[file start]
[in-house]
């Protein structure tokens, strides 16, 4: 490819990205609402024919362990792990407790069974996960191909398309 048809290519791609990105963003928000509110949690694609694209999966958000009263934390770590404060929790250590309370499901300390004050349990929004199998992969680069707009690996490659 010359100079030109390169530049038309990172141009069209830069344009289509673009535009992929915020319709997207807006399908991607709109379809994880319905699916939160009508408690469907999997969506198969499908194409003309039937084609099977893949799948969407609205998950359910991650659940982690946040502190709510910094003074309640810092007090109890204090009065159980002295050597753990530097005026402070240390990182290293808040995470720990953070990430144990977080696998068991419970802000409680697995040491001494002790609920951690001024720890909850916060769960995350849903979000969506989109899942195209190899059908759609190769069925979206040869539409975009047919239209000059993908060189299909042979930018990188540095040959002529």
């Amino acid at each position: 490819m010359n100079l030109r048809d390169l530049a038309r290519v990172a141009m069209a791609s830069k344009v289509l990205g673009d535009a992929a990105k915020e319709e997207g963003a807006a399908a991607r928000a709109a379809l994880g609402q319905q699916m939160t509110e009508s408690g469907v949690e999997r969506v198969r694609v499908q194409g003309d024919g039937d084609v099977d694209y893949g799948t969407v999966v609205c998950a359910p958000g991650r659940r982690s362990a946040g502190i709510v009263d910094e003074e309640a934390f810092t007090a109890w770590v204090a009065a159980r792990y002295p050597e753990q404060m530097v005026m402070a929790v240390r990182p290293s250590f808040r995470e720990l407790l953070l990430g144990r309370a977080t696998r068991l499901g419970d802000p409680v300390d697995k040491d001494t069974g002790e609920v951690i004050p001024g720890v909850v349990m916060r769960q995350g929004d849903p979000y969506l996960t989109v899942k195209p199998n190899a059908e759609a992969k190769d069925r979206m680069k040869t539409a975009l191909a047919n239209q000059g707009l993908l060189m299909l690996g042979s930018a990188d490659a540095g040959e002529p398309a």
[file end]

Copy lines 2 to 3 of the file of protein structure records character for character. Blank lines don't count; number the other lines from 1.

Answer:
């Protein structure tokens, strides 16, 4: 490819990205609402024919362990792990407790069974996960191909398309 048809290519791609990105963003928000509110949690694609694209999966958000009263934390770590404060929790250590309370499901300390004050349990929004199998992969680069707009690996490659 010359100079030109390169530049038309990172141009069209830069344009289509673009535009992929915020319709997207807006399908991607709109379809994880319905699916939160009508408690469907999997969506198969499908194409003309039937084609099977893949799948969407609205998950359910991650659940982690946040502190709510910094003074309640810092007090109890204090009065159980002295050597753990530097005026402070240390990182290293808040995470720990953070990430144990977080696998068991419970802000409680697995040491001494002790609920951690001024720890909850916060769960995350849903979000969506989109899942195209190899059908759609190769069925979206040869539409975009047919239209000059993908060189299909042979930018990188540095040959002529």
């Amino acid at each position: 490819m010359n100079l030109r048809d390169l530049a038309r290519v990172a141009m069209a791609s830069k344009v289509l990205g673009d535009a992929a990105k915020e319709e997207g963003a807006a399908a991607r928000a709109a379809l994880g609402q319905q699916m939160t509110e009508s408690g469907v949690e999997r969506v198969r694609v499908q194409g003309d024919g039937d084609v099977d694209y893949g799948t969407v999966v609205c998950a359910p958000g991650r659940r982690s362990a946040g502190i709510v009263d910094e003074e309640a934390f810092t007090a109890w770590v204090a009065a159980r792990y002295p050597e753990q404060m530097v005026m402070a929790v240390r990182p290293s250590f808040r995470e720990l407790l953070l990430g144990r309370a977080t696998r068991l499901g419970d802000p409680v300390d697995k040491d001494t069974g002790e609920v951690i004050p001024g720890v909850v349990m916060r769960q995350g929004d849903p979000y969506l996960t989109v899942k195209p199998n190899a059908e759609a992969k190769d069925r979206m680069k040869t539409a975009l191909a047919n239209q000059g707009l993908l060189m299909l690996g042979s930018a990188d490659a540095g040959e002529p398309a």